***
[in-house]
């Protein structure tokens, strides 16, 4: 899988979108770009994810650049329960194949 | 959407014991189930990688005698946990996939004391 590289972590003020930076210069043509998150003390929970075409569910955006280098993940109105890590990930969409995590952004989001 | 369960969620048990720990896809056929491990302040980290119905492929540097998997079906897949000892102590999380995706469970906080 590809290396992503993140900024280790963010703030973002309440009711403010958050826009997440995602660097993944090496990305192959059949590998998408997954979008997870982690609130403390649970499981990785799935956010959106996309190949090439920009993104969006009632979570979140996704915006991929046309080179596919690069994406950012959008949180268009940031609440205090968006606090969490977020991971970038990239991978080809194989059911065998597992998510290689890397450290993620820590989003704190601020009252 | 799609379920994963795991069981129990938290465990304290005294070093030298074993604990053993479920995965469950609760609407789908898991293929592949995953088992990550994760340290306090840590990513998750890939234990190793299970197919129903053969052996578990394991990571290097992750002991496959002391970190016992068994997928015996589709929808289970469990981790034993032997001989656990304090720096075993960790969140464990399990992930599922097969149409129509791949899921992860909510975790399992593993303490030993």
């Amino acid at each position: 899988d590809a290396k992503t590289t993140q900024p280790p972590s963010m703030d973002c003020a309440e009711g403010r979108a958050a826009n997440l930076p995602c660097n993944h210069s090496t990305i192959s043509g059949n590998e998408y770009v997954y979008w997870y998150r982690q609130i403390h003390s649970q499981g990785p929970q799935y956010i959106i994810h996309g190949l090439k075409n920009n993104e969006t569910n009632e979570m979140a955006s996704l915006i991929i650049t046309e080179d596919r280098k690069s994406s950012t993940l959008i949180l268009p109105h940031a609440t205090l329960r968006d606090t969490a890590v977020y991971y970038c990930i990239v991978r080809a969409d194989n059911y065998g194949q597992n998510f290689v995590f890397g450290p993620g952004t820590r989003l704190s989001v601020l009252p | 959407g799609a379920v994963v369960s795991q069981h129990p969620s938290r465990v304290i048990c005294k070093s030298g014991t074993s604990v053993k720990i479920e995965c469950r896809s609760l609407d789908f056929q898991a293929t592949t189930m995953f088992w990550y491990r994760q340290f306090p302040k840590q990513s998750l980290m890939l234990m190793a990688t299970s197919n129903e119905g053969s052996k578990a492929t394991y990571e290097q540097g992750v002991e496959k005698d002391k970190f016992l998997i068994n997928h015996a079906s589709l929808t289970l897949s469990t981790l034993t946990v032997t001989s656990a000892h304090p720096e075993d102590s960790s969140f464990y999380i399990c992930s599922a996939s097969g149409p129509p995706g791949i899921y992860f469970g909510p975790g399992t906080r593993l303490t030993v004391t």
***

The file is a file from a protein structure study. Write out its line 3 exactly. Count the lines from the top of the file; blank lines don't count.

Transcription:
């Amino acid at each position: 899988d590809a290396k992503t590289t993140q900024p280790p972590s963010m703030d973002c003020a309440e009711g403010r979108a958050a826009n997440l930076p995602c660097n993944h210069s090496t990305i192959s043509g059949n590998e998408y770009v997954y979008w997870y998150r982690q609130i403390h003390s649970q499981g990785p929970q799935y956010i959106i994810h996309g190949l090439k075409n920009n993104e969006t569910n009632e979570m979140a955006s996704l915006i991929i650049t046309e080179d596919r280098k690069s994406s950012t993940l959008i949180l268009p109105h940031a609440t205090l329960r968006d606090t969490a890590v977020y991971y970038c990930i990239v991978r080809a969409d194989n059911y065998g194949q597992n998510f290689v995590f890397g450290p993620g952004t820590r989003l704190s989001v601020l009252p | 959407g799609a379920v994963v369960s795991q069981h129990p969620s938290r465990v304290i048990c005294k070093s030298g014991t074993s604990v053993k720990i479920e995965c469950r896809s609760l609407d789908f056929q898991a293929t592949t189930m995953f088992w990550y491990r994760q340290f306090p302040k840590q990513s998750l980290m890939l234990m190793a990688t299970s197919n129903e119905g053969s052996k578990a492929t394991y990571e290097q540097g992750v002991e496959k005698d002391k970190f016992l998997i068994n997928h015996a079906s589709l929808t289970l897949s469990t981790l034993t946990v032997t001989s656990a000892h304090p720096e075993d102590s960790s969140f464990y999380i399990c992930s599922a996939s097969g149409p129509p995706g791949i899921y992860f469970g909510p975790g399992t906080r593993l303490t030993v004391t």